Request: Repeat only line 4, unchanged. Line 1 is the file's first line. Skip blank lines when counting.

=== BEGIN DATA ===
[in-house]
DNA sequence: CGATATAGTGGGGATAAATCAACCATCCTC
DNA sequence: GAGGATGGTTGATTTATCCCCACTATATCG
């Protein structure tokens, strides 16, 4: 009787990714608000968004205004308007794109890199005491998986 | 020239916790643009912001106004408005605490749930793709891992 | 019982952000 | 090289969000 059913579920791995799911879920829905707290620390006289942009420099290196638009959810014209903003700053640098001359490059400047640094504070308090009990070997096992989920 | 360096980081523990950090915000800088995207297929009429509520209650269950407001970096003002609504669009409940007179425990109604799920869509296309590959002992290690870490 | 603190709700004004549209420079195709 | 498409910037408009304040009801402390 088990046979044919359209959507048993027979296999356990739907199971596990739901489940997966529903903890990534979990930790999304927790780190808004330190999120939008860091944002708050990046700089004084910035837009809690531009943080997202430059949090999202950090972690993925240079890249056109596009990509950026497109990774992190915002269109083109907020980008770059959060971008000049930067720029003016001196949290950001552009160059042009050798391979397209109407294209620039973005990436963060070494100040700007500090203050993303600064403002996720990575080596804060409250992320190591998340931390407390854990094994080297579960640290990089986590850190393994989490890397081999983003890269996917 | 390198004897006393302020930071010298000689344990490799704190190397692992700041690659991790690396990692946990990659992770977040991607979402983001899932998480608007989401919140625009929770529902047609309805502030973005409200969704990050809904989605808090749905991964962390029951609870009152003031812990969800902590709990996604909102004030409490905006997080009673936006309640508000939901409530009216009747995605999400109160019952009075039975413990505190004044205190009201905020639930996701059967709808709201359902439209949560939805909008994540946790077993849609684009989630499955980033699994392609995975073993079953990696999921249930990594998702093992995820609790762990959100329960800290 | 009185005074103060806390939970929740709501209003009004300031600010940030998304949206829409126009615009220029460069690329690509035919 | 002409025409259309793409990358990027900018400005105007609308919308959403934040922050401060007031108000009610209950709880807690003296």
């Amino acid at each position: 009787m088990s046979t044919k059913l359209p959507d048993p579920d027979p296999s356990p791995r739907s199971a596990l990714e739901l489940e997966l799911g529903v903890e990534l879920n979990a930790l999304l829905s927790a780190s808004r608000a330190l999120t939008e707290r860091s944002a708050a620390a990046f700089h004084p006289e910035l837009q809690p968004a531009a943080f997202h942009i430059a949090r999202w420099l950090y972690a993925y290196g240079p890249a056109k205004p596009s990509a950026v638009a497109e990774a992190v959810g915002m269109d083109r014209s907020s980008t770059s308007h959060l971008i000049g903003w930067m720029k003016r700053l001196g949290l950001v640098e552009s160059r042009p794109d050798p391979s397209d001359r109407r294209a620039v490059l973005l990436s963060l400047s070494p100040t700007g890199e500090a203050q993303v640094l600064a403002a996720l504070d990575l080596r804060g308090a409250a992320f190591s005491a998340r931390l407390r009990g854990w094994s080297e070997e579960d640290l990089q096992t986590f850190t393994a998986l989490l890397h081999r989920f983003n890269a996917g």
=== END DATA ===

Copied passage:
């Protein structure tokens, strides 16, 4: 009787990714608000968004205004308007794109890199005491998986 | 020239916790643009912001106004408005605490749930793709891992 | 019982952000 | 090289969000 059913579920791995799911879920829905707290620390006289942009420099290196638009959810014209903003700053640098001359490059400047640094504070308090009990070997096992989920 | 360096980081523990950090915000800088995207297929009429509520209650269950407001970096003002609504669009409940007179425990109604799920869509296309590959002992290690870490 | 603190709700004004549209420079195709 | 498409910037408009304040009801402390 088990046979044919359209959507048993027979296999356990739907199971596990739901489940997966529903903890990534979990930790999304927790780190808004330190999120939008860091944002708050990046700089004084910035837009809690531009943080997202430059949090999202950090972690993925240079890249056109596009990509950026497109990774992190915002269109083109907020980008770059959060971008000049930067720029003016001196949290950001552009160059042009050798391979397209109407294209620039973005990436963060070494100040700007500090203050993303600064403002996720990575080596804060409250992320190591998340931390407390854990094994080297579960640290990089986590850190393994989490890397081999983003890269996917 | 390198004897006393302020930071010298000689344990490799704190190397692992700041690659991790690396990692946990990659992770977040991607979402983001899932998480608007989401919140625009929770529902047609309805502030973005409200969704990050809904989605808090749905991964962390029951609870009152003031812990969800902590709990996604909102004030409490905006997080009673936006309640508000939901409530009216009747995605999400109160019952009075039975413990505190004044205190009201905020639930996701059967709808709201359902439209949560939805909008994540946790077993849609684009989630499955980033699994392609995975073993079953990696999921249930990594998702093992995820609790762990959100329960800290 | 009185005074103060806390939970929740709501209003009004300031600010940030998304949206829409126009615009220029460069690329690509035919 | 002409025409259309793409990358990027900018400005105007609308919308959403934040922050401060007031108000009610209950709880807690003296």